The Year of Magical Thinking, although it can certainly be read on its own. The Year of Magical Thinking focused on Didion's loss of her husband at a time when her daughter was also gravely ill. Quintana, Didion's daughter, eventually passed away as a result of that illness. This memoir deals with the issues surrounding losing a child, but largely explores Quintana's childhood and relationship with her mother.
I enjoyed it just as much as I enjoyed The Year of Magical Thinking. Didion is obviously a talented writer. This book, like The Year of Magical Thinking, is engrossing, moving, and the words are beautiful to listen to. Her regrets as a parent are heartbreaking and her insights into grief are universal. I found the repetition of themes that seemed to put off other reviewers to be a very truthful way to present the cyclical nature of grief. I thought her style perfectly mirrored her "message" if you will.
The book is heartbreaking, but engrossing. Like The Year of Magical Thinking, it isn't a cheerful book, but it is compulsively relatable. Another criticism I saw frequently for this book on Goodreads is that Didion isn't a "good" parent, that her failures as a parent make her unlikable, or that she is too pretentious, dropping names and vacations and labels left and right. All of those criticisms are just ridiculous.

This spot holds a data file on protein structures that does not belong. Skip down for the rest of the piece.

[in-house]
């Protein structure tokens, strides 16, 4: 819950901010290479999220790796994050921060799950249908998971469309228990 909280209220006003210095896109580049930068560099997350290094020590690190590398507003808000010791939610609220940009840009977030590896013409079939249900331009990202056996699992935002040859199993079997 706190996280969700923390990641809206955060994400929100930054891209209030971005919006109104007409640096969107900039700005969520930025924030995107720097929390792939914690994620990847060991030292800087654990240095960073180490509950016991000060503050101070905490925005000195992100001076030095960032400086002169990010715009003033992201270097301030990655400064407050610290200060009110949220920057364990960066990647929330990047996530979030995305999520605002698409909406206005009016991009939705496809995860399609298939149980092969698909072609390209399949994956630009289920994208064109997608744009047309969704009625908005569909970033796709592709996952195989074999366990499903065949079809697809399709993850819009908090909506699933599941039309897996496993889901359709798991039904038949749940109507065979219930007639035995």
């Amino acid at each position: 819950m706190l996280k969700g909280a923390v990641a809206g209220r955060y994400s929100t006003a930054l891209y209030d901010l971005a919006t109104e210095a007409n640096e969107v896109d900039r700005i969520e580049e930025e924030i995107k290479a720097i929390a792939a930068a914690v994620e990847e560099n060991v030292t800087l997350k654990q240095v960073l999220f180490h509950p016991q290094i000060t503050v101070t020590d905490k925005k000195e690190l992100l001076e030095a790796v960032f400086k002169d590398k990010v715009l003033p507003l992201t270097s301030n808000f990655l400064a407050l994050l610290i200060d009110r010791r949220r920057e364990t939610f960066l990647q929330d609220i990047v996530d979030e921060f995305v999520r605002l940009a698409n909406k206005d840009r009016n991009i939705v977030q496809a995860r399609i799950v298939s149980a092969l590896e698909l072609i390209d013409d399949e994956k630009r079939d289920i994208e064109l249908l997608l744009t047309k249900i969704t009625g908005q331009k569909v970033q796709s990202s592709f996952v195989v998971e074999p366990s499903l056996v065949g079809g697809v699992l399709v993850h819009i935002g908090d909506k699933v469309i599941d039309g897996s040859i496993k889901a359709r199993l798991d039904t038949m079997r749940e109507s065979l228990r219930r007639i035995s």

This isn't a manual on how to be a parent. This is a memoir of loss and regret. The point of the book is not whether or not you think Joan Didion is a good mother or whether or not you think others should emulate her, the point is her examination of her own failings as a mother and her exploration of grief. Were this a parenting manual, you may have ground to criticize, but it's not. Also, yes, Didion is rich and well-connected. Believe it or not, the wealthy are not immune from suffering. It makes sense that you will recognize the names of her acquaintances and friends, as Didion is a well-respected writer whose friends are naturally other writers.
It's the same problem that I think plagues Amy Chua's Battle Hymn of A Tiger Mother. Neither of these books are meant to make a statement about the quality of parenting or a recommendation for a certain parenting style. They are personal stories of what the author did, whether or not those actions were likable. Your disagreement with the author's choices should not impact your assessment of the quality or entertainment value of the book. I just don't understand this logic.
I loved the narrator of The Year of Magical Thinking and was hoping she would also narrate Blue Nights, but unfortunately they chose someone else. This narrator wasn't bad, and I got used to her voice, but it sounded too young for me. I couldn't imagine her as Joan Didion the way I could with the original narrator.